One of the things that I absolutely love about 3D printing is that there are so-o-o-o many different patterns and models that are available for download. Look on Thingiverse or MyMiniFactory for video game weapons, Raspberry Pi cases, or just about anything movie or video game related and prepare to be inundated. You can find objects for practically any subject imaginable. Even several models of the W.O.P.R. from the original Wargames are available, which I thought would never be something that people would do. For a more practical example, one of my Asus routers didn’t have any wall mount options because it was designed to sit on a desk or shelf. Sure enough, someone who had the same router designed a wall mount and made it available on Thingiverse.
As a member the first video game generation (when the Atari 2600 and Commodore 64 were new) I’ve been debating for a while about building a RetroPie setup to emulate some of the older consoles. The push to do this finally came when Sony announced their PlayStation Classic mini console … for a staggering $100 price tag. That’s $20 more than Nintendo’s competing NES Classic Edition and Super NES Classic Edition. At that point, I decided that the time for a RetroPie setup had come.
Out of a combination of spite and curiosity, I looked to see if anyone had made a Raspberry Pi case that looked like the original PlayStation. Lots of cases are clearly influenced by the original PlayStation design, but none were to scale. I do understand why. A lot of the love for the Raspberry Pi is the tiny size, so the vast majority of cases are made to fit the Pi and be as small as possible while showing the influence from the original console. Look for any Atari 2600, NES, or SNES cases that are made for the Raspberry Pi to see what I mean.
But even with all of the PlayStation-influenced cases that are out there, I was unable to find a “genuine” PlayStation case. Having some experience in Tinkercad, I decided to push myself out of my comfort zone and see if I could make a Raspberry Pi case that is to scale with the original PlayStation. Using multiple images that I found online plus the dimensions of the original PlayStation, I set about my task of shrinking it down enough to fit a Raspberry Pi and remain to scale with the original.
And I’m very pleased with the results.
This is the result of over a month’s worth of designing, tweaking, printing, more tweaking, more printing, and so on. I easily blew through an entire 1kg reel just for testing and prototyping. These things come with the territory, I suppose (as do the inevitable scumbags of the world who’ll take this, claim it as their own, and/or sell printed versions of it). 🙄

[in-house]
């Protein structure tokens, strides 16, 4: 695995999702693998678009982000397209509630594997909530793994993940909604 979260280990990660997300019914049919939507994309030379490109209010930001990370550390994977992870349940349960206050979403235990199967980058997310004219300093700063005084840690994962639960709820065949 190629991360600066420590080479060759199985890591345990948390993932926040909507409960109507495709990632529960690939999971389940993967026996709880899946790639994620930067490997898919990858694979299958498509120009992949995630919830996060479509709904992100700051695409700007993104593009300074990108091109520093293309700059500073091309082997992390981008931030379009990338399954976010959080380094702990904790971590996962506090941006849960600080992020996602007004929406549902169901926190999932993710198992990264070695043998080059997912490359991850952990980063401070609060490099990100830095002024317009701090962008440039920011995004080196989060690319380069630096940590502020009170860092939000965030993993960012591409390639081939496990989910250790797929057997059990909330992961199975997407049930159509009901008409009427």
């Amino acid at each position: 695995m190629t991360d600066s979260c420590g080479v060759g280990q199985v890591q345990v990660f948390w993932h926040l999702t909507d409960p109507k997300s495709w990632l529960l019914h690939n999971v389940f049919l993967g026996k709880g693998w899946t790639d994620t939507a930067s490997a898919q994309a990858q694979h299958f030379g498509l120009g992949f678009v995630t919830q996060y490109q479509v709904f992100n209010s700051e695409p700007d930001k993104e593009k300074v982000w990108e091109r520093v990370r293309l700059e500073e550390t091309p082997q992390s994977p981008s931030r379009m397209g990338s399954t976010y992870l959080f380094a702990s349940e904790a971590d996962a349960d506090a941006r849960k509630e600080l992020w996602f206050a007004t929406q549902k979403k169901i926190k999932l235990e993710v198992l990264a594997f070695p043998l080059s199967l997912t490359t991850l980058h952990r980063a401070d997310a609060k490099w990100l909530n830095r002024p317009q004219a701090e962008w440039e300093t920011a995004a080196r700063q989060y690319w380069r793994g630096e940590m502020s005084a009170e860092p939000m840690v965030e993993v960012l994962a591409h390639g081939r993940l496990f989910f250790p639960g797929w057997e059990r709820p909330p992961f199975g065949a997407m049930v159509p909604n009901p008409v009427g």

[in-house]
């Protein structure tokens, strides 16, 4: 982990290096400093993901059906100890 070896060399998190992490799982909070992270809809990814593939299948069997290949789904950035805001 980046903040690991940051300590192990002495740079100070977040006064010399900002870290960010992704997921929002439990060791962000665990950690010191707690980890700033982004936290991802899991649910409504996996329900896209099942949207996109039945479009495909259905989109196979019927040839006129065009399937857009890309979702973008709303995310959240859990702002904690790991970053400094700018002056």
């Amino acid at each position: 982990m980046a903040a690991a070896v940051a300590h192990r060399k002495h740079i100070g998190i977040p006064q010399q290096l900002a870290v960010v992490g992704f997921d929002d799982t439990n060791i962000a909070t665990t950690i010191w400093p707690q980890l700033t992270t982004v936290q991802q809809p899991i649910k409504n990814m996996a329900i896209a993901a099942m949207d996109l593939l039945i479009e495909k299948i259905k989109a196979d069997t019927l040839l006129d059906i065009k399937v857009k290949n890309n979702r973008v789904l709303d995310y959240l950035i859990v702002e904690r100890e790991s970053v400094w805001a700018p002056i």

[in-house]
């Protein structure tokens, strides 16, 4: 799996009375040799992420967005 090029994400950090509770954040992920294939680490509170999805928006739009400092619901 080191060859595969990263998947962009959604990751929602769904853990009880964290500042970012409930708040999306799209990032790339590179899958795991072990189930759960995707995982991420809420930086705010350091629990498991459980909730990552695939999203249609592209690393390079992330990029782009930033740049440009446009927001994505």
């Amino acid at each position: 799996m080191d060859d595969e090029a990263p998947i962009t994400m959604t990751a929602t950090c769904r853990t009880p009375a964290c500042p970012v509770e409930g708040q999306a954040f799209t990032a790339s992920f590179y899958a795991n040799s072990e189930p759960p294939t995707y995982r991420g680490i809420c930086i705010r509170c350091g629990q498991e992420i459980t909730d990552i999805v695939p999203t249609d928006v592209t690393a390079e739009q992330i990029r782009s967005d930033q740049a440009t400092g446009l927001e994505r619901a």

I tried to replicate the PlayStation model SCPH-1001 as much as possible, all the way down to the vent design, housing screw locations, and support feet on the bottom. So this is about as accurate to the original PlayStation as I could make it, given the size limitation and the possible resolution of a .4mm 3D printer nozzle. I even counted the number of ridges on the sides to get that count as accurate as possible. Don’t judge me! This is how I get when I try to be accurate.
(This setup should be compatible with the Asus Tinker Board. I have one on order but it hasn’t arrived yet. I’ll be sure to test it when it comes in.)
To be totally honest, I don’t really care that much about playing retro games. I might have my moments of nostalgia, but I don’t have any burning desire to play retro games on a regular basis. Many of the more popular ones are already available through Steam anyway. So building a RetroPie or similar setup would probably be a bit of a waste unless I make a full-sized cabinet. (This, too, is on my “must do” agenda.) I did this mostly because I wanted to see if I could do it. And to that goal I think I can safely say “mission accomplished”.
If you have a 3D printer and want to print this on your own, you can get it from either Thingiverse or MyMiniFactory (still needs to be verified as of the publishing date). I also included a PDF with step-by-step assembly instructions. If you do manage to print this, I’d like to see it!
I still think that printing this off in a semi-transparent blue with some LEDs would be amazing, but that’s just me.